Postpartum hemorrhage (PPH) is severe bleeding (more than 500 ml of blood loss) after the delivery of the baby. About four percent of women have postpartum hemorrhage, and the chances of having it increase with a cesarean birth. Usually, PPH occurs right after delivery, but it can occur later as well.
What is postpartum hemorrhage?
Have you heard about the term postpartum hemorrhage and wondered what is it?
The uterus usually tightens once the baby is delivered and this will detach the placenta. The contraction will aid in compressing the bleeding vessels where the placenta was attached. If the uterus is unable to contract strongly, the blood vessels will bleed freely causing a hemorrhage to occur.
Regardless of whether the childbirth is done through vaginal delivery or cesarean section, if there is a total blood loss of more than 32 fluid ounces, then it is considered a PPH.
Read more on the prevention and management of postpartum hemorrhage
The most common cause of postpartum hemorrhage
What are the causes of postpartum hemorrhage? According to Cleveland Clinic, there are four most common causes of postpartum hemorrhage:
1. Retained placental tissue
This is when PPH happened because the entire placenta does not separate from the uterine wall.
2. Uterine atony
Also called uterine tone. It is a condition where the uterus became soft and weak after delivery. This condition may result in a steady loss of blood during delivery. And this commonly happens when your uterine muscles don’t contract enough to brace the placental blood vessels.
3. Uterine trauma
Kind of postpartum hemorrhage caused by the damage to the vagina, cervix, uterus, or the area between your genitals and anus, called the perineum.
Undergoing vaginal assisted delivery like forceps and vacuum delivery may increase the risk of uterine trauma. There are times during assisted delivery when a collection of blood or hematoma can form in a concealed or hidden area. This condition may cause too much bleeding hours or days after you give birth.
4. Blood clotting condition
A postpartum hemorrhage is commonly caused by pregnancy conditions like eclampsia or a coagulation disorder that can affect the clotting ability of your body. If you have this condition, even a tiny bleed can turn out to be uncontrollable. The blood clotting condition is also called thrombin.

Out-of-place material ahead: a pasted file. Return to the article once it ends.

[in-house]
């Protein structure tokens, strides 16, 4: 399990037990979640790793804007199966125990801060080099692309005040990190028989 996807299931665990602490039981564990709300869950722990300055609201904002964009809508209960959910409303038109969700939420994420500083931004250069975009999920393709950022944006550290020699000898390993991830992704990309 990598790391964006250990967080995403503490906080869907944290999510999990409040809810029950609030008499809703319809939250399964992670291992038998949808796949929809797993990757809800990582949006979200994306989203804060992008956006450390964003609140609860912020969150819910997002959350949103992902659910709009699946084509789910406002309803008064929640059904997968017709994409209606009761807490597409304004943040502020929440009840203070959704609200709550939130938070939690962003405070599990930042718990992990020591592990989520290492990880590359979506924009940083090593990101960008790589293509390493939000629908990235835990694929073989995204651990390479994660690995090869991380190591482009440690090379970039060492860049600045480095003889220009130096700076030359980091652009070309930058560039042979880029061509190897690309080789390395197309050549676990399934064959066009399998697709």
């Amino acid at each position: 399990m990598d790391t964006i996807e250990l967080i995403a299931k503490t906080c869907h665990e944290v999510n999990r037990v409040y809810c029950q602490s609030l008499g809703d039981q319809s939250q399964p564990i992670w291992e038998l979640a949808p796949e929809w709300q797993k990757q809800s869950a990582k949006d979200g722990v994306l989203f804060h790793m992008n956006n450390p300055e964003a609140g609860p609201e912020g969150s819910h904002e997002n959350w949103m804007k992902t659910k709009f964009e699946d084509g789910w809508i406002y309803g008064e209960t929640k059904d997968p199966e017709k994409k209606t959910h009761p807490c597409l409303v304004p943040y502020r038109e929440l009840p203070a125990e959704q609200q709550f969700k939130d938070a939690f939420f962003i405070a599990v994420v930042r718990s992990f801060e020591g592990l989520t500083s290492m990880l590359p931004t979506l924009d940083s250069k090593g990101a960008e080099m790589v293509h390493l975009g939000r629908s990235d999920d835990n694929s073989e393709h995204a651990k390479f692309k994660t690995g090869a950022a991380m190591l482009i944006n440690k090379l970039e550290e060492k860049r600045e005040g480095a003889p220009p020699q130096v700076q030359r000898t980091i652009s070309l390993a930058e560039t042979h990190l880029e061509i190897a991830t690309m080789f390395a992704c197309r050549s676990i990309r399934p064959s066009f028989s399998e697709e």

What increases the risk of postpartum hemorrhage occurring?
There are many factors that increase the risk of postpartum hemorrhage. Here are a few of the most prominent ones:
- Delivery of a big baby
- Multiple pregnancies with prolonged labor
- Medications that induce labor
- The use of forceps
- Tear in the birth canal/ vaginal tissues/ uterine blood vessel
- An increased tendency to bleed easily due to a blood clot disorder
Signs and symptoms of postpartum hemorrhage
Find out the symptoms for postpartum hemorrhage
Some of the most common signs and symptoms of postpartum hemorrhage are:
- Increased heart rate
- Persistent and severe bleeding after delivery
- Blood pressure falling
- Swelling and pain in tissues around the vaginal area
- Abdominal or pelvic pain
- Dizziness and blurry vision
- Pale skin
- Nausea and vomiting
The symptoms of postpartum hemorrhage may resemble other conditions or medical problems. That is why it is better to always consult your physician for a diagnosis.
It is important to tell your doctor whatever you are feeling after your delivery. There are cases where the signs and symptoms of postpartum hemorrhage occur until after you have left the hospital. If this case happens to you, immediately go back to the hospital and let your doctor check your condition.
Postpartum hemorrhage management
What will the doctor do in terms of the management and treatment of postpartum hemorrhage?